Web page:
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Career spotlight: Ed Hossack

Posted on Mar 21

4 min read

Career Events & News

Ed Hossack (1994) was a choral scholar and read for an undergraduate degree in English at St John’s. He has had a varied career working as a CEO, leader and consultant in the arts and third sectors working with internationally acclaimed orchestras, opera and dance companies.

Please tell us a little about your background and how you first got in to working in the arts sector.

A great deal of my time at St John’s was spent singing in the Choir and with the Gentlemen of St John’s. Much, possibly too much, of the rest of my time was spent managing the Gents and other music societies. With a degree in English, I had the briefest of stints in publishing. An opportunity then came my way to move into arts administration as artistic manager of The King’s Consort, a period instrument orchestra established in 1980 by another Johnian, Robert King (1979).

You have worked with so many arts organisations including the London Philharmonic Orchestra, Opera Australia and Shobana Jeyasingh Dance. What do you think this has taught you about the industry?

I’ve learnt that the industry is exactly that, an industry. In 2019 the creative industries contributed £115.9 billion to the UK economy, representing 5.9% of the total economic output. To put that in context, in the same year the fishing industry contributed 0.12% of total UK economic output. There is a great depth and range of complexity to the industry, and a vast number of factors that contribute to its sustainability worldwide.

I am always amazed and impressed by the commitment and resilience of artists over and above their incredible skills and creativity. On a practical level, musicians travel. A lot. From rehearsal studio to airport, hotel, concert hall and back again. During my time at the Australian Chamber Orchestra, the musicians were away from home at least 100 days each year.

What has been the most challenging part of your career to date?

This is a simple question: the challenge is always to provide artists with work. Fundraising to make up the shortfall between income and expenditure is a slog, but there has to be something to fundraise for. There are simply not enough financially sustainable opportunities for artists (particularly freelance artists) to perform and earn a living. While the creative industries include many commercial enterprises, my career has largely been within the not-for-profit arts sector. This sector simply needs more funding – public, private and philanthropic.

Do you have any particularly interesting experiences from your career to share?

A half-naked and not at all attractive conductor declaring war on me in their dressing room backstage after a concert was an eye-opening and eyebrow-raising experience. Another favourite moment was seeing a poster which stated that ‘owing to the disposition of the artist this evening’s concert has been cancelled.’

What advice would you give to Johnian students and recent alumni wishing to follow a similar career path?

In this context, one of my governance gurus uses the word ‘career’ as a verb rather than a noun. I don’t think I’ve really followed a path, more tripped along as I went!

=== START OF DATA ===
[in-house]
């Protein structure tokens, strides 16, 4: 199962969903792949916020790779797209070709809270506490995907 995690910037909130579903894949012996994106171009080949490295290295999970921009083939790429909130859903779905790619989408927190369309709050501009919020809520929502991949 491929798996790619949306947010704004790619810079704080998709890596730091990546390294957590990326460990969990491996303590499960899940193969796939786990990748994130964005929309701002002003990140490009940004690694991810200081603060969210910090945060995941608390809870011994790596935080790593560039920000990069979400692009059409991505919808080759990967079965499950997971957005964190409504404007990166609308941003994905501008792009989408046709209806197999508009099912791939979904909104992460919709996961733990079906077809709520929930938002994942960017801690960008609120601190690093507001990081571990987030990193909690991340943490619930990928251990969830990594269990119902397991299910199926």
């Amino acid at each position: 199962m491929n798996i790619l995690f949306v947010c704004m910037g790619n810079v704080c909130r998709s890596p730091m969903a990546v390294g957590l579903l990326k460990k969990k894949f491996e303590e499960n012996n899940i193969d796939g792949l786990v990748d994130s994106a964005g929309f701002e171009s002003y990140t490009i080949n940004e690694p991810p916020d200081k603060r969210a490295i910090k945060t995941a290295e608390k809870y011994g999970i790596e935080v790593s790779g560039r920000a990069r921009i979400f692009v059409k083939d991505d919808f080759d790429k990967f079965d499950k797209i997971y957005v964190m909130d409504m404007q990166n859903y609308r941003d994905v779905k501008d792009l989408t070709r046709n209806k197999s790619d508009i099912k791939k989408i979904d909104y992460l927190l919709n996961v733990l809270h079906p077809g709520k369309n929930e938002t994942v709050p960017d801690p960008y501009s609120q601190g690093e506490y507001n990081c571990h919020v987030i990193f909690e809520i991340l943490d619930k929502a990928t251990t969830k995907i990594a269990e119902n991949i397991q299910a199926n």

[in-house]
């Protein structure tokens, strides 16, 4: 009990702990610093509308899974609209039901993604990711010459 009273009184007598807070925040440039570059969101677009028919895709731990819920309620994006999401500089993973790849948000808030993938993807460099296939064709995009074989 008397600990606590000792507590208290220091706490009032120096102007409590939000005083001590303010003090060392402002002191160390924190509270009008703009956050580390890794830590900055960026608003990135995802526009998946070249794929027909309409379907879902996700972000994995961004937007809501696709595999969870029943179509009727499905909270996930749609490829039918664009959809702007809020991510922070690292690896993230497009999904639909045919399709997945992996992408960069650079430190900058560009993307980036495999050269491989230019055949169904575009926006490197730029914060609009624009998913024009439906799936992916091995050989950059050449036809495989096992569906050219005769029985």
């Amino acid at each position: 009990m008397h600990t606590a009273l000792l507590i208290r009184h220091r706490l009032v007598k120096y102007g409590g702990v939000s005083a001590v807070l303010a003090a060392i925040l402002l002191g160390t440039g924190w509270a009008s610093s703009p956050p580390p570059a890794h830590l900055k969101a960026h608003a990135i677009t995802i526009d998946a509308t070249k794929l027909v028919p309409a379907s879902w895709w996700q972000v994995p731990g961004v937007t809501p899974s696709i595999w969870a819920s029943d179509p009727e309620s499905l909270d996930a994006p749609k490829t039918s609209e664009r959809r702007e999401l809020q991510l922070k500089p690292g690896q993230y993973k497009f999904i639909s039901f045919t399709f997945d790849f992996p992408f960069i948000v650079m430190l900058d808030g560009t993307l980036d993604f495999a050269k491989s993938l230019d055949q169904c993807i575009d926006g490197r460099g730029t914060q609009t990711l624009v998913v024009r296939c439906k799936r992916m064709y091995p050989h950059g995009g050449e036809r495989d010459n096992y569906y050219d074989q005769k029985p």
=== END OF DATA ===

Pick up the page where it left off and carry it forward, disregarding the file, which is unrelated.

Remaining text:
My advice would be to be absolutely, entirely convinced of your passion to work in the performing arts sector. Become an expert in fundraising – there is always work available for fundraisers. I would also really recommend becoming involved as a charity trustee at any stage in your career. It is a great way to build your experience and network. There are about 170,000 registered charities in England and Wales, many of which will be looking for trustees.

Ed on choir tour 1996

What led you to become a company secretary?

I took on my second trustee role as chairman of a charity two years ago. Having worked with a variety of chairmen as a chief executive over the years, it was (and remains) fascinating to see the vital importance of achieving the balance between skills, experience and character of the executive and non-executive arms of a charity or organisation. I would love to build a career entirely based around non-executive roles in the not-for-profit sector, but alas I have a mortgage and bills to pay. I see becoming a company secretary – the ‘middle-man’ between chairman and chief executive – as a rewarding career progression and a development of my non-executive experience.

What are your ambitions for the future? What challenges do you anticipate?

Change is afoot in governance in the UK with the arrival of the Audit, Reporting and Governance Authority [ARGA] and a review of the Charity Governance Code next year. From April 2022, larger companies will be required to report on their climate-related risks and opportunities. Over and above specific targets and reporting, governance is also literally the capital G in ESG [Environmental, Social and Governance], the broader standards which are applied to companies’ operations to counteract the challenges of climate change and aid a just and fair transition to a low carbon economy. I’m not convinced that I have the patience to contemplate more compliance and government regulation when ARGA arrives, so I don’t see myself as company secretary of a FTSE 100 company (the prospect would fill me with dread anyway!). I plan to remain in the charitable not-for-profit sector (whether that be in the arts, health, education, environment or another charitable area), and to use what I know about G to contribute to ESG overall.

I am fortunate to be both British and Australian, so a move back to the other side of the world is always a possibility at some point. Another benefit of dual nationality is that I am able to barrack for whichever side is nudging ahead in the Ashes.